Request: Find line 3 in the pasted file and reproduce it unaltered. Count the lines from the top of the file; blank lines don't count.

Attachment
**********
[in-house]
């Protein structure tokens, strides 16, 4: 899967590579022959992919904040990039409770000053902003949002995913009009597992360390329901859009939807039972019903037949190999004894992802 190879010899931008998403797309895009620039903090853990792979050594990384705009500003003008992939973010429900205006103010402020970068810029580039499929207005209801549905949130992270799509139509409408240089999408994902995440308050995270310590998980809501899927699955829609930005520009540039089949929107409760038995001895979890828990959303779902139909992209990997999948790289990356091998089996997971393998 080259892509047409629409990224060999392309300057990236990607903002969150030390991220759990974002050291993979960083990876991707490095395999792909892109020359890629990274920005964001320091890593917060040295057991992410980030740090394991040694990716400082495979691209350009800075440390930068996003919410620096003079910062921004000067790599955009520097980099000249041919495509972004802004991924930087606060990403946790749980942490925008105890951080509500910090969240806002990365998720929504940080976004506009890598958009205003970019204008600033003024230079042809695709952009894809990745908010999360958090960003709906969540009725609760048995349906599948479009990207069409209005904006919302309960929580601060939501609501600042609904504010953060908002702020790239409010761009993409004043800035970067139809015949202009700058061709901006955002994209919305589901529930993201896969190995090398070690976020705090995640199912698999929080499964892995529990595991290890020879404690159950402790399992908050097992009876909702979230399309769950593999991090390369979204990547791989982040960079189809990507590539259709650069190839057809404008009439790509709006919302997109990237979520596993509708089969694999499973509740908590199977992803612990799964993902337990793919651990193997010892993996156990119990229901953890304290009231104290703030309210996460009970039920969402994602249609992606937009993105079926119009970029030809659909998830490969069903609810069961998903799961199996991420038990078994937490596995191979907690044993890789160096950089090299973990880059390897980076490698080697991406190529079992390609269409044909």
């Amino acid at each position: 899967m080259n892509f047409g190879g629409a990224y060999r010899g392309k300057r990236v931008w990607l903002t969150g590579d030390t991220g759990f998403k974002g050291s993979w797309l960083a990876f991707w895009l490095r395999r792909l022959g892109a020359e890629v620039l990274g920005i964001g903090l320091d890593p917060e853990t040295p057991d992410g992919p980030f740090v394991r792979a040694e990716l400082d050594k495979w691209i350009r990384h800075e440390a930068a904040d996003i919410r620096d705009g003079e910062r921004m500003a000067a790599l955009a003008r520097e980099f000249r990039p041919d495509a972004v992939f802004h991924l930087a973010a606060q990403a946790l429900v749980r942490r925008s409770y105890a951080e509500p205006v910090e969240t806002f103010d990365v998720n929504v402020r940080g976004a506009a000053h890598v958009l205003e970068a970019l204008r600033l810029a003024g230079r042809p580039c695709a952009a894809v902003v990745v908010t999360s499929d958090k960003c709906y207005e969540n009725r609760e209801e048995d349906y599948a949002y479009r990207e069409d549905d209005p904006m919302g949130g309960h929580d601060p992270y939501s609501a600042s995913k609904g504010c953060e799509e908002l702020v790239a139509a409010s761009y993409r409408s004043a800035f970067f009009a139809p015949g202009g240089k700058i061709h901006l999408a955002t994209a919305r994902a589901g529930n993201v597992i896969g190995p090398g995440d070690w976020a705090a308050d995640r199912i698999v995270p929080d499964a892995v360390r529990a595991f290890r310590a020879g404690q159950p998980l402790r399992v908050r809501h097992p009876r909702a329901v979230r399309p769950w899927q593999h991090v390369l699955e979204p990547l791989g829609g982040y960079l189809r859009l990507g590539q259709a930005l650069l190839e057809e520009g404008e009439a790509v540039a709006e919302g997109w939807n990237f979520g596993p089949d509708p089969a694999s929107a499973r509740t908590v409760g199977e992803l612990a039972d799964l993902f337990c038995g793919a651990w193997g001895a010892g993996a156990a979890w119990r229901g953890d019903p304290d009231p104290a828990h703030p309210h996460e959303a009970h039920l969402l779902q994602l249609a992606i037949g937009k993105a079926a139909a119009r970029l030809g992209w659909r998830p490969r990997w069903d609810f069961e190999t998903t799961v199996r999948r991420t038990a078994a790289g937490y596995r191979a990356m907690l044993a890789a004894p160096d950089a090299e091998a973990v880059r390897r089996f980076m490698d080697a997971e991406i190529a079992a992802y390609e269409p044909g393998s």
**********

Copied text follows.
């Amino acid at each position: 899967m080259n892509f047409g190879g629409a990224y060999r010899g392309k300057r990236v931008w990607l903002t969150g590579d030390t991220g759990f998403k974002g050291s993979w797309l960083a990876f991707w895009l490095r395999r792909l022959g892109a020359e890629v620039l990274g920005i964001g903090l320091d890593p917060e853990t040295p057991d992410g992919p980030f740090v394991r792979a040694e990716l400082d050594k495979w691209i350009r990384h800075e440390a930068a904040d996003i919410r620096d705009g003079e910062r921004m500003a000067a790599l955009a003008r520097e980099f000249r990039p041919d495509a972004v992939f802004h991924l930087a973010a606060q990403a946790l429900v749980r942490r925008s409770y105890a951080e509500p205006v910090e969240t806002f103010d990365v998720n929504v402020r940080g976004a506009a000053h890598v958009l205003e970068a970019l204008r600033l810029a003024g230079r042809p580039c695709a952009a894809v902003v990745v908010t999360s499929d958090k960003c709906y207005e969540n009725r609760e209801e048995d349906y599948a949002y479009r990207e069409d549905d209005p904006m919302g949130g309960h929580d601060p992270y939501s609501a600042s995913k609904g504010c953060e799509e908002l702020v790239a139509a409010s761009y993409r409408s004043a800035f970067f009009a139809p015949g202009g240089k700058i061709h901006l999408a955002t994209a919305r994902a589901g529930n993201v597992i896969g190995p090398g995440d070690w976020a705090a308050d995640r199912i698999v995270p929080d499964a892995v360390r529990a595991f290890r310590a020879g404690q159950p998980l402790r399992v908050r809501h097992p009876r909702a329901v979230r399309p769950w899927q593999h991090v390369l699955e979204p990547l791989g829609g982040y960079l189809r859009l990507g590539q259709a930005l650069l190839e057809e520009g404008e009439a790509v540039a709006e919302g997109w939807n990237f979520g596993p089949d509708p089969a694999s929107a499973r509740t908590v409760g199977e992803l612990a039972d799964l993902f337990c038995g793919a651990w193997g001895a010892g993996a156990a979890w119990r229901g953890d019903p304290d009231p104290a828990h703030p309210h996460e959303a009970h039920l969402l779902q994602l249609a992606i037949g937009k993105a079926a139909a119009r970029l030809g992209w659909r998830p490969r990997w069903d609810f069961e190999t998903t799961v199996r999948r991420t038990a078994a790289g937490y596995r191979a990356m907690l044993a890789a004894p160096d950089a090299e091998a973990v880059r390897r089996f980076m490698d080697a997971e991406i190529a079992a992802y390609e269409p044909g393998s």